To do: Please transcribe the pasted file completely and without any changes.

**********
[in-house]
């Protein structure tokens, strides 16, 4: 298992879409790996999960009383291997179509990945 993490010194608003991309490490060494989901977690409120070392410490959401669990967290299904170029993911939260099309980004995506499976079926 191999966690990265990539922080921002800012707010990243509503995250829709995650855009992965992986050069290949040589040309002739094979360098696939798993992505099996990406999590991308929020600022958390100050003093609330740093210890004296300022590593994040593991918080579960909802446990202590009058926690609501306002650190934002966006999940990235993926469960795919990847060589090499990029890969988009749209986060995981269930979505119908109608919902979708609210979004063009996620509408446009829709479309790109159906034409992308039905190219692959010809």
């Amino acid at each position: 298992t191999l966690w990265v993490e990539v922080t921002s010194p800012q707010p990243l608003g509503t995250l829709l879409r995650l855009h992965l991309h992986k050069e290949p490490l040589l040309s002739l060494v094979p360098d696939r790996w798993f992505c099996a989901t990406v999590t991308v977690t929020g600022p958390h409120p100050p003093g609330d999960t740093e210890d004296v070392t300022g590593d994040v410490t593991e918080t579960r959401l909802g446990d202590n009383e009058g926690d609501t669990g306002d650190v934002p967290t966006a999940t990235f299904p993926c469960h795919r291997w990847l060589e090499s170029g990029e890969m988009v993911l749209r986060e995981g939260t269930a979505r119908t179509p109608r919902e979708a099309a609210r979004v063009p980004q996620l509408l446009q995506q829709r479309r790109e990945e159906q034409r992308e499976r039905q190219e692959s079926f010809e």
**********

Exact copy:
[in-house]
């Protein structure tokens, strides 16, 4: 298992879409790996999960009383291997179509990945 993490010194608003991309490490060494989901977690409120070392410490959401669990967290299904170029993911939260099309980004995506499976079926 191999966690990265990539922080921002800012707010990243509503995250829709995650855009992965992986050069290949040589040309002739094979360098696939798993992505099996990406999590991308929020600022958390100050003093609330740093210890004296300022590593994040593991918080579960909802446990202590009058926690609501306002650190934002966006999940990235993926469960795919990847060589090499990029890969988009749209986060995981269930979505119908109608919902979708609210979004063009996620509408446009829709479309790109159906034409992308039905190219692959010809």
């Amino acid at each position: 298992t191999l966690w990265v993490e990539v922080t921002s010194p800012q707010p990243l608003g509503t995250l829709l879409r995650l855009h992965l991309h992986k050069e290949p490490l040589l040309s002739l060494v094979p360098d696939r790996w798993f992505c099996a989901t990406v999590t991308v977690t929020g600022p958390h409120p100050p003093g609330d999960t740093e210890d004296v070392t300022g590593d994040v410490t593991e918080t579960r959401l909802g446990d202590n009383e009058g926690d609501t669990g306002d650190v934002p967290t966006a999940t990235f299904p993926c469960h795919r291997w990847l060589e090499s170029g990029e890969m988009v993911l749209r986060e995981g939260t269930a979505r119908t179509p109608r919902e979708a099309a609210r979004v063009p980004q996620l509408l446009q995506q829709r479309r790109e990945e159906q034409r992308e499976r039905q190219e692959s079926f010809e």